Food Gatherers delivers healthy food and food security in Washtenaw County
Photo | Courtesy of Food Gatherers
Food security, at the global, national, regional and individual level is a hot topic these days. At the global level, the BBC reports in "Nations need food security goals" that in advance of the United Nations Conference on Sustainable Development this June in Rio, "scientists are calling for an improved commitment to deliver nutrition security and lessen the need to aid" as part of a comprehensive strategy to deal with environmental degradation and climate change.
A recent W.K. Kellogg Food and Community Survey in the U.S. on fresh produce access and equity finds "93 percent of people surveyed say it’s very important or somewhat important that all Americans have equal access to fresh fruits and vegetables."
That kind of overwhelming support sounds like a mandate for making healthy food a human right. But even in relatively wealthy Washtenaw County, one out of every seven adult residents and one out of every six children doesn't have enough to eat, let alone food that supports robust health.
In fact, a 2008 study by Food Gatherers demonstrated that, for people using emergency food assistance, "less than 13 percent of the people served by our emergency food network ate the recommended servings of fruits and vegetables." Chronic diet-related disease, like obesity, high blood pressure and diabetes can result and exacerbate an already difficult situation.
Food Gatherers, Washtenaw County's food bank and food rescue organization "exists to alleviate hunger and eliminate its causes." They deliver more than 5 million pounds of food a year to people in need, and, over the past few years, they have embarked on innovative strategies to do more than just fill hungry bellies. They are working on new distribution approaches, growing initiatives and purchase agreements with local farms to provide the most nutritionally valuable food to our most vulnerable populations.
Food Gatherers Executive Director Eileen Spring says, "Poverty is really the root cause of hunger, and there are multiple reasons for that." For the past 20 years, Food Gatherers has consistently and strategically partnered and innovated to find ways to beat both hunger and poverty. Their latest initiatives to attack the root causes of hunger are focused on providing the most nutritionally valuable food — produce and protein — in order to support health and give people in need more than just one more day of survival.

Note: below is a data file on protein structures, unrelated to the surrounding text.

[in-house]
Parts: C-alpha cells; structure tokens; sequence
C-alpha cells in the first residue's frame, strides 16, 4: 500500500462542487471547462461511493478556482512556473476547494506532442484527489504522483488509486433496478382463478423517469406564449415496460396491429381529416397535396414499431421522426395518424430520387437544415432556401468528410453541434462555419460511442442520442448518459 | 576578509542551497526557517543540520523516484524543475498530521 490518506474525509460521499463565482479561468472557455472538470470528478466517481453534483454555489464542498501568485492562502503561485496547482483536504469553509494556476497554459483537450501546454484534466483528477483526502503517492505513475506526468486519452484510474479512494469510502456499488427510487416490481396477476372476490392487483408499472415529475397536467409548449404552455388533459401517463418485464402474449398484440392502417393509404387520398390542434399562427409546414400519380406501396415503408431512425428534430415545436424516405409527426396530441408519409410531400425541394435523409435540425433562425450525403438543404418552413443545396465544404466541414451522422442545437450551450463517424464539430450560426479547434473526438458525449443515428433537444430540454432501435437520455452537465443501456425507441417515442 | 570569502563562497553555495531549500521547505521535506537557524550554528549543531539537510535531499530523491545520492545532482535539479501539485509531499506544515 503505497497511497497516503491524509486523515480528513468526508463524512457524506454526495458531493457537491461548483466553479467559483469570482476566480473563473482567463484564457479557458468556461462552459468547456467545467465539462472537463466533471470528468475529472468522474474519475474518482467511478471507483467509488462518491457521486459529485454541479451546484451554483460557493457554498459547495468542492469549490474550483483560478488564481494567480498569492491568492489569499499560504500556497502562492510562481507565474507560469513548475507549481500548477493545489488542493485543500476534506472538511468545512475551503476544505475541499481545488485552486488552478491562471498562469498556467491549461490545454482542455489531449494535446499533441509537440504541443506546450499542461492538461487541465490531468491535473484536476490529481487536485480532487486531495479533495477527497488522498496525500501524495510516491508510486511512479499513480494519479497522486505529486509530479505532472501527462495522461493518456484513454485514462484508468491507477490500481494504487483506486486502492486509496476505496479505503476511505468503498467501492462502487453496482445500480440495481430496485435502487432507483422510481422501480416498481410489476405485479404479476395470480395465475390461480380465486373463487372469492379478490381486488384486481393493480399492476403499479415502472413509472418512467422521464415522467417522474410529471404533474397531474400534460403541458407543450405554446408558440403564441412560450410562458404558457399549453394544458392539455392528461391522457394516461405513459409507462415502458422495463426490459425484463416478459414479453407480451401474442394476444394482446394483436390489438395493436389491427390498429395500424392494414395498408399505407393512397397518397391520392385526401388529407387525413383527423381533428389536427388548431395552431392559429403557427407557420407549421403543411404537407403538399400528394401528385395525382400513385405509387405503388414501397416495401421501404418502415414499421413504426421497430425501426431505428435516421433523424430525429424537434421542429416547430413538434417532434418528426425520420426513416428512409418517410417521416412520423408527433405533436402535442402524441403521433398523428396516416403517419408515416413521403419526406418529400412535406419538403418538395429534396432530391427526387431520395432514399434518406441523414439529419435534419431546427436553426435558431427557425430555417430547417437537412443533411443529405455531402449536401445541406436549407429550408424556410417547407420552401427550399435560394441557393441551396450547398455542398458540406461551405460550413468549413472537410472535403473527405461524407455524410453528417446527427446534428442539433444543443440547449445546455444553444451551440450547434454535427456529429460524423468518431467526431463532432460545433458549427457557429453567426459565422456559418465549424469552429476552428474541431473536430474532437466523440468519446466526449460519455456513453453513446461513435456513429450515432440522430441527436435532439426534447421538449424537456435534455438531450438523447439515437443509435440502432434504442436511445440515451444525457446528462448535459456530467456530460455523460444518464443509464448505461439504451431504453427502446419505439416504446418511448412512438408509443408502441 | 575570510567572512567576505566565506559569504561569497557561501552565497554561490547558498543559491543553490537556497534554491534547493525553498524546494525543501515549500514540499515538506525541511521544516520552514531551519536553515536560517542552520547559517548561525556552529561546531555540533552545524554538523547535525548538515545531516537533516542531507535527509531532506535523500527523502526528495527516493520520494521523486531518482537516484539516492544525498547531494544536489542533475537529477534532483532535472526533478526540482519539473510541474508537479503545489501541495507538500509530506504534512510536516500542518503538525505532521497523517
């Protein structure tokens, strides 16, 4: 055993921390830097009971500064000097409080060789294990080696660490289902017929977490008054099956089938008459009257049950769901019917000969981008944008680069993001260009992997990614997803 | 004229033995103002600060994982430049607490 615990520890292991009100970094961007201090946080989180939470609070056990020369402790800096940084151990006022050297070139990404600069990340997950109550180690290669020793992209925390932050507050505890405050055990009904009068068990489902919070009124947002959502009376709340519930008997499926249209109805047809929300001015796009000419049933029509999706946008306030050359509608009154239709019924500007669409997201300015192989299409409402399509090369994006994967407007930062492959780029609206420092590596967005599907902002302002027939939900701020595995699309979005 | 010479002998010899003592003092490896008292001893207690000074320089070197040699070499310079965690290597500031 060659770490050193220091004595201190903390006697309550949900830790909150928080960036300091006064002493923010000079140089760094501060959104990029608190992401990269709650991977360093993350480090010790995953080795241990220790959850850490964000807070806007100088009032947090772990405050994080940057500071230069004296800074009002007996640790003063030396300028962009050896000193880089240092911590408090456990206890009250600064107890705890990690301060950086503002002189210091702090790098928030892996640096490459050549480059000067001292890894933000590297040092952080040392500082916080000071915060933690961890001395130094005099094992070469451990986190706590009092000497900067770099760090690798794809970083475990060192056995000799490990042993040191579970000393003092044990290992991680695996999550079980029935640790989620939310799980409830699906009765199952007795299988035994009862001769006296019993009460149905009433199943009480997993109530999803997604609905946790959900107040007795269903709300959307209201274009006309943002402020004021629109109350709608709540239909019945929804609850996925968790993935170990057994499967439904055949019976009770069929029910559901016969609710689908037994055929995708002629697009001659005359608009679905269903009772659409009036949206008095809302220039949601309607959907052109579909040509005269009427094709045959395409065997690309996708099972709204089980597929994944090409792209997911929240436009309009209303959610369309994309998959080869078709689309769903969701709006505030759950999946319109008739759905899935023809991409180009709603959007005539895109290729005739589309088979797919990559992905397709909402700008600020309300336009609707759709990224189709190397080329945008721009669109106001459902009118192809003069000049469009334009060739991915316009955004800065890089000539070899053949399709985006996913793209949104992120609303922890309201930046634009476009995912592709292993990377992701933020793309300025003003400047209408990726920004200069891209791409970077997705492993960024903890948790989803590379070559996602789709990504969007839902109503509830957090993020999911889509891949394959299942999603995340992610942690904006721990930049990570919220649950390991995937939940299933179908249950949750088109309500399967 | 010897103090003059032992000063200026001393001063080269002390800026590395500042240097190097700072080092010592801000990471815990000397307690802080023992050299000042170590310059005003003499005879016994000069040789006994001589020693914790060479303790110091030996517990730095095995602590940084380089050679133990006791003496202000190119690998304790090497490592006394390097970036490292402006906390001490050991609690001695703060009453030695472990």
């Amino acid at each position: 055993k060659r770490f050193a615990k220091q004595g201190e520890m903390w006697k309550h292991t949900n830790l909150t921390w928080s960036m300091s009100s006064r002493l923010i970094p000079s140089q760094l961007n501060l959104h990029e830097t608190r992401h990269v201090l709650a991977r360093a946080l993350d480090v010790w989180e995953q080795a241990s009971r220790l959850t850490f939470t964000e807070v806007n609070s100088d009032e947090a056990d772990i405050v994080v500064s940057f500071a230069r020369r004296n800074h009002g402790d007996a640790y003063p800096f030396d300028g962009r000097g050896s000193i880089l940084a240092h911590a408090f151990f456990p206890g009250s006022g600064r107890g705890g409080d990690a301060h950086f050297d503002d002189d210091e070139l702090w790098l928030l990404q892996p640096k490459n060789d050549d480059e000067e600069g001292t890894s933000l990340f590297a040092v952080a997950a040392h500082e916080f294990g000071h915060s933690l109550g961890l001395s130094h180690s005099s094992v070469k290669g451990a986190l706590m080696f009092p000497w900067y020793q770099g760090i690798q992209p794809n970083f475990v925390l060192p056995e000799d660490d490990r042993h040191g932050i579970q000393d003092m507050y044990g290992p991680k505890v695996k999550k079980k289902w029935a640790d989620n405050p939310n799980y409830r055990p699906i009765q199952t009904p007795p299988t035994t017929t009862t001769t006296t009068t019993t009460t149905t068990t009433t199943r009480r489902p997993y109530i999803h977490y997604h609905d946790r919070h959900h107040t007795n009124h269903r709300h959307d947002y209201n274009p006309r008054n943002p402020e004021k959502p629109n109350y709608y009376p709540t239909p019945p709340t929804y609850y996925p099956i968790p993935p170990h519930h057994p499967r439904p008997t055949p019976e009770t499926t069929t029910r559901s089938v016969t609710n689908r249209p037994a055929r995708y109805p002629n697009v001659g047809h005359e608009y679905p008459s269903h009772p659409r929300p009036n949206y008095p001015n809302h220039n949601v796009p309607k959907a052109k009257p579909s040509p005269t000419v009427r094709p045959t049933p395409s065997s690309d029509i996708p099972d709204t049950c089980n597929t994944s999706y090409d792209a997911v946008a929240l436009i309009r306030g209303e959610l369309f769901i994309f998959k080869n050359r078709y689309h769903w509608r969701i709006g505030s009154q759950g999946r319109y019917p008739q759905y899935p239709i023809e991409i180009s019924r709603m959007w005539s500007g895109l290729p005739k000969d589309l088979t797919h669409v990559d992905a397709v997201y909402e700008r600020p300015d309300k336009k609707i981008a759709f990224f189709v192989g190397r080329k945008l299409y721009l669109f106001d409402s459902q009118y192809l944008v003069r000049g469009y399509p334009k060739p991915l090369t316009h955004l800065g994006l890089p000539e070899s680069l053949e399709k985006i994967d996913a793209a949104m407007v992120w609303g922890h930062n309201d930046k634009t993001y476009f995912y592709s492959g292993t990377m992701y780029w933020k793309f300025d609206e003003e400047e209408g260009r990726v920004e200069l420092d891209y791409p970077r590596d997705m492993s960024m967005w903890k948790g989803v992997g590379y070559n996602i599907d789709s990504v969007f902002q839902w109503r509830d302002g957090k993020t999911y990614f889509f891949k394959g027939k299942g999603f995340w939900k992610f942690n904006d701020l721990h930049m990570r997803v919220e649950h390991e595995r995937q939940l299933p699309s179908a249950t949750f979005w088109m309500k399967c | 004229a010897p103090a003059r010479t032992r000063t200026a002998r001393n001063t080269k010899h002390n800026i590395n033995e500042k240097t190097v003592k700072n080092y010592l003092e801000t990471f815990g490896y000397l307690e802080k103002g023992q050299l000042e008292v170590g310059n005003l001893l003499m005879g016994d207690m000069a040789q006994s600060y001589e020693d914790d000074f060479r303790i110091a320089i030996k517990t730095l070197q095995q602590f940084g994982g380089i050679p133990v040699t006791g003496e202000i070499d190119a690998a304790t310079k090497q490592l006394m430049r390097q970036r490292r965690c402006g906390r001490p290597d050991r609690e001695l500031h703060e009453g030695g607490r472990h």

Food Gatherers background
In Portland, you're supposed to put a bird on it; in Ann Arbor, it's probably got a carrot on it. And when there's a carrot, there's likely a connection to Food Gatherers. Their trucks, hats, posters, building entrance — even baby onesies — are emblazoned with carrots.
They say, "Carrots are Food Gatherers’ unofficial logo. Can you think of an item of food that lasts longer, is as nutritious, or is anywhere near as cute as a carrot?" Carrots are handsome, long-lasting and deep-rooted. But I suspect that Food Gatherers' beloved carrot emblem has just as much to do with (Zingerman's founder) Paul Saginaw dressing up in a carrot suit to recruit executive director Eileen Spring almost 20 years ago than with any of those other attributes.
In the 1980s, Zingerman's founded (and has since been a major supporter of) Food Gatherers. Led for the past 18 years by Eileen Spring, Food Gatherers' has grown into a food rescue and innovation powerhouse, whose more than 20 employees and 6,000 volunteers work to procure and then distribute food either for free or very inexpensively to more than 150 nonprofit partners in Washtenaw County. Starting with 2,400 pounds of food a year in 1988, to more than 5 million pounds a year now, Food Gatherers helps provide meals to nearly 45,000 hungry people each year.
Hunger in Washtenaw County
According to a 2010 Hunger in America report, among Michigan's 1.3 million people facing hunger 75 percent have incomes below the federal poverty level and 15 percent are homeless, although 34 percent of households include at least one employed adult. And 38 percent of the people in households facing hunger are children under 18 years old.
For many, circumstances in the economic downturn have become dire. Rather than using food assistance on just an emergency basis, Spring observes that "people are accessing pantries as part of basic, ongoing survival." And over the past several years, Food Gatherers and their partners have seen staggering increases in the number of people needing food assistance.
Seeing their mission as larger than just providing boxes of shelf-stable food out of their warehouse, they also run a job training program for at-risk youth and a community kitchen. And recognizing that climbing out of poverty is all but impossible without health, they have embarked on a multi-faceted approach to change the make-up of the food they deliver so that it now includes nearly 2 million pounds of fresh produce.
Food Gatherers Food Security Plan - increase fresh produce and protein
Commodity crop subsidies for wheat but not vegetables mean that "often people can afford to buy bread, but not produce."